Ormskirk's Tower & Steeple

Earlier this month, I caught the omnibus to Ormskirk. The vicar had kindly arranged for me view the parish church there on a day not usually open to the public. I have previously inspected it from without but not within, and was very pleased to be given the opportunity. Although future posts may comment on the interior, it was the exterior that struck me most, even though I had seen it before. Ss Peter & Paul is one of only three churches in the country that boasts both a tower and a separate steeple (the others being St Mary's in Purton and St Andrew's in Wanborough), though this one uniquely has them at the same end. The other remarkable external feature is the size of its tower. Although some bell towers are too small for their churches, resembling peas on a drum, Ormkirk’s is too large. Indeed, I found it be monstrously wide, and I confess to feeling overwhelmed as I walked about it. Two explanations have been proffered for these features, one mythical, the other likely.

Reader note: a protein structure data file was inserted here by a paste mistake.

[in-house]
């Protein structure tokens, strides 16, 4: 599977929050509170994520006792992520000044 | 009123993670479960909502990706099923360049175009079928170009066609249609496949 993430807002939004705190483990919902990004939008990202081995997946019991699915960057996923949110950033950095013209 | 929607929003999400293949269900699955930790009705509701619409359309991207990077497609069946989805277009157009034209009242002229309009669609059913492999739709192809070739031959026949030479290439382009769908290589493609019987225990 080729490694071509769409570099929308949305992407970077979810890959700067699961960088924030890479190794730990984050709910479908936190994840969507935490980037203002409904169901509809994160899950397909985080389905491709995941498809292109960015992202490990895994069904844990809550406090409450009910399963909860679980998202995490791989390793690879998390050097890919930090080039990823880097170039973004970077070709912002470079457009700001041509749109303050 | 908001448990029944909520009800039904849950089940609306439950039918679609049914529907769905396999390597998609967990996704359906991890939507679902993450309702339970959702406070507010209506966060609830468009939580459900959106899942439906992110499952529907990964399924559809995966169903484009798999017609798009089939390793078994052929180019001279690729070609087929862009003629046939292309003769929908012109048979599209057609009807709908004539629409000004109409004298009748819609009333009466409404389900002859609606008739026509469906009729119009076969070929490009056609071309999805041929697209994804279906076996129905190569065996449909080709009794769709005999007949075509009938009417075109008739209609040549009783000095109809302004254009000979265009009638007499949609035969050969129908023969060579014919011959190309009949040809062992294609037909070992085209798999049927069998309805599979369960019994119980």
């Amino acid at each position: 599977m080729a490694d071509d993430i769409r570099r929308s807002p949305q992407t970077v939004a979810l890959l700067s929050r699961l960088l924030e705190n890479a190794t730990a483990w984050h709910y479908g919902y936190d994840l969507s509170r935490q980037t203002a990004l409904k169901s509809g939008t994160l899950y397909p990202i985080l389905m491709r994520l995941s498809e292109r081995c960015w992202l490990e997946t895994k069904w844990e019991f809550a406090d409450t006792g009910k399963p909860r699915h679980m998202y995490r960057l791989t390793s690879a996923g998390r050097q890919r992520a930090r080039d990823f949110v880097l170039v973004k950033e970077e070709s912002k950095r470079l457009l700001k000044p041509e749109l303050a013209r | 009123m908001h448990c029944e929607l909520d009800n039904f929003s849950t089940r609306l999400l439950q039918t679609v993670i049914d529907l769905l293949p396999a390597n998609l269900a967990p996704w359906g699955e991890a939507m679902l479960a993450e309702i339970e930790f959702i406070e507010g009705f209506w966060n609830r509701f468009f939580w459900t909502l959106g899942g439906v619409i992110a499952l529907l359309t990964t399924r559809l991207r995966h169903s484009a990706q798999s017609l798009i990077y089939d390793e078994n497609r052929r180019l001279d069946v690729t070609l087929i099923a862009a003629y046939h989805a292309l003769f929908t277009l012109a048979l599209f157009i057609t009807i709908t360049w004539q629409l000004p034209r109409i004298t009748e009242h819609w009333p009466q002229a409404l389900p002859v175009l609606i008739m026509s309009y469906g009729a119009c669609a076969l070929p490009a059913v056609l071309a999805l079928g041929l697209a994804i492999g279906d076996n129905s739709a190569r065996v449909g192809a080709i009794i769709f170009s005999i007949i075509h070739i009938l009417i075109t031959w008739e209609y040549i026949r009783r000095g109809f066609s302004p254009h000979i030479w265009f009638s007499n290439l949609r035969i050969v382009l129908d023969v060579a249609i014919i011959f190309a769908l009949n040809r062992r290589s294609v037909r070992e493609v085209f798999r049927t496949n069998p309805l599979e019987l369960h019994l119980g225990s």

Orme, the early medieval founder of the church and village, is said to have had two sisters, one who favoured a bell tower, the other a spire (plenty of churches in Lincolnshire manage to enjoy both). To satisfy both siblings, Orme constructed both. As Orme is likely a Norse name, he will have predated the tower and spire by approximately 500-600 years, so we may discount this fanciful tale.

The ridiculously large tower was built in the mid-sixteenth century to accommodate the bells of the dissolved Burscough Priory, as well as several tombs. This is far more realistic an explanation, if not half so romantic or comical. Yet there is a theme discernable in both accounts- that the church had attempted to accommodate changing times and competing tastes.

May we as a chapel rightly determine which of the world’s impositions must be accepted and which resisted. For example, we accept the state’s right to impose fire extinguishers on our premises and the need for disabled access, while rejecting calls to redefine marriage. Knowing which to accept and which to reject calls for wisdom. 

For the Lord gives wisdom;

From His mouth come knowledge and understanding;

He stores up sound wisdom for the upright;

He is a shield to those who walk uprightly.

Proverbs 2:6-7, New King James Version